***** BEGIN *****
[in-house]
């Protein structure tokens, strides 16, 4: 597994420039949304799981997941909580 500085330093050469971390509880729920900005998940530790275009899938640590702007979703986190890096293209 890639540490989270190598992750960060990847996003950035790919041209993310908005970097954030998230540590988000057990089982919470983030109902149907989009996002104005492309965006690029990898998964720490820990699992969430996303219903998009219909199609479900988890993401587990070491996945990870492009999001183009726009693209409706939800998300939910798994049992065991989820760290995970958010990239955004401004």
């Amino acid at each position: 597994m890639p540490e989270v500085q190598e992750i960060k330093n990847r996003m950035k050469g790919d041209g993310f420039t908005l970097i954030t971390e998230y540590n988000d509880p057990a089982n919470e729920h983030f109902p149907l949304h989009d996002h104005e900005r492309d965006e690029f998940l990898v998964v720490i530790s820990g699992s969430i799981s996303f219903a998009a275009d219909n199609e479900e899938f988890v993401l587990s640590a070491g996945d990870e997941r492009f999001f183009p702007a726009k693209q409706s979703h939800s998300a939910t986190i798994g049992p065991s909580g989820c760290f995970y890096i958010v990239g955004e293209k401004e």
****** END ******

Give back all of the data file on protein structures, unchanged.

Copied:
[in-house]
């Protein structure tokens, strides 16, 4: 597994420039949304799981997941909580 500085330093050469971390509880729920900005998940530790275009899938640590702007979703986190890096293209 890639540490989270190598992750960060990847996003950035790919041209993310908005970097954030998230540590988000057990089982919470983030109902149907989009996002104005492309965006690029990898998964720490820990699992969430996303219903998009219909199609479900988890993401587990070491996945990870492009999001183009726009693209409706939800998300939910798994049992065991989820760290995970958010990239955004401004």
């Amino acid at each position: 597994m890639p540490e989270v500085q190598e992750i960060k330093n990847r996003m950035k050469g790919d041209g993310f420039t908005l970097i954030t971390e998230y540590n988000d509880p057990a089982n919470e729920h983030f109902p149907l949304h989009d996002h104005e900005r492309d965006e690029f998940l990898v998964v720490i530790s820990g699992s969430i799981s996303f219903a998009a275009d219909n199609e479900e899938f988890v993401l587990s640590a070491g996945d990870e997941r492009f999001f183009p702007a726009k693209q409706s979703h939800s998300a939910t986190i798994g049992p065991s909580g989820c760290f995970y890096i958010v990239g955004e293209k401004e």